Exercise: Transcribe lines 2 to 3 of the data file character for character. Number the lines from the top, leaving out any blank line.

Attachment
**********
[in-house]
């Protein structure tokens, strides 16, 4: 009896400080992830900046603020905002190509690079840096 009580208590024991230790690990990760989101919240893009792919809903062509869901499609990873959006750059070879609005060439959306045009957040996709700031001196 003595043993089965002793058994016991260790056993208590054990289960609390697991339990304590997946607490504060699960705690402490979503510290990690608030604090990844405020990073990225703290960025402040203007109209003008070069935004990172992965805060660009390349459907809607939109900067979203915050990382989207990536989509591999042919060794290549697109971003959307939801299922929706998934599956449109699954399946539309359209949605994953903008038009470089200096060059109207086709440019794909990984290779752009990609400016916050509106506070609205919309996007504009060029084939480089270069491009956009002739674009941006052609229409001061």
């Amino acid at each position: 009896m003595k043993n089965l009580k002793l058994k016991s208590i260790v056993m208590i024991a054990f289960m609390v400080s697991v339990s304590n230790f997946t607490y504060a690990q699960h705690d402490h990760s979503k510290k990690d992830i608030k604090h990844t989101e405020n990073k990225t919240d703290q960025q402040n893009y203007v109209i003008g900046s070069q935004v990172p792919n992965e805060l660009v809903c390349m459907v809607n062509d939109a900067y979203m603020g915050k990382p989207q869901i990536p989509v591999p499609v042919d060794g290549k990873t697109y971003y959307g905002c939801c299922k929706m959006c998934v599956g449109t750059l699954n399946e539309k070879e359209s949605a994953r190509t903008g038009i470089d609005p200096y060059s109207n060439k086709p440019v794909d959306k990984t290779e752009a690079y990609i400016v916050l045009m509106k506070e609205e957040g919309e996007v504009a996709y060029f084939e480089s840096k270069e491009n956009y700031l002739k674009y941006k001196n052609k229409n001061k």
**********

């Protein structure tokens, strides 16, 4: 009896400080992830900046603020905002190509690079840096 009580208590024991230790690990990760989101919240893009792919809903062509869901499609990873959006750059070879609005060439959306045009957040996709700031001196 003595043993089965002793058994016991260790056993208590054990289960609390697991339990304590997946607490504060699960705690402490979503510290990690608030604090990844405020990073990225703290960025402040203007109209003008070069935004990172992965805060660009390349459907809607939109900067979203915050990382989207990536989509591999042919060794290549697109971003959307939801299922929706998934599956449109699954399946539309359209949605994953903008038009470089200096060059109207086709440019794909990984290779752009990609400016916050509106506070609205919309996007504009060029084939480089270069491009956009002739674009941006052609229409001061």
């Amino acid at each position: 009896m003595k043993n089965l009580k002793l058994k016991s208590i260790v056993m208590i024991a054990f289960m609390v400080s697991v339990s304590n230790f997946t607490y504060a690990q699960h705690d402490h990760s979503k510290k990690d992830i608030k604090h990844t989101e405020n990073k990225t919240d703290q960025q402040n893009y203007v109209i003008g900046s070069q935004v990172p792919n992965e805060l660009v809903c390349m459907v809607n062509d939109a900067y979203m603020g915050k990382p989207q869901i990536p989509v591999p499609v042919d060794g290549k990873t697109y971003y959307g905002c939801c299922k929706m959006c998934v599956g449109t750059l699954n399946e539309k070879e359209s949605a994953r190509t903008g038009i470089d609005p200096y060059s109207n060439k086709p440019v794909d959306k990984t290779e752009a690079y990609i400016v916050l045009m509106k506070e609205e957040g919309e996007v504009a996709y060029f084939e480089s840096k270069e491009n956009y700031l002739k674009y941006k001196n052609k229409n001061k």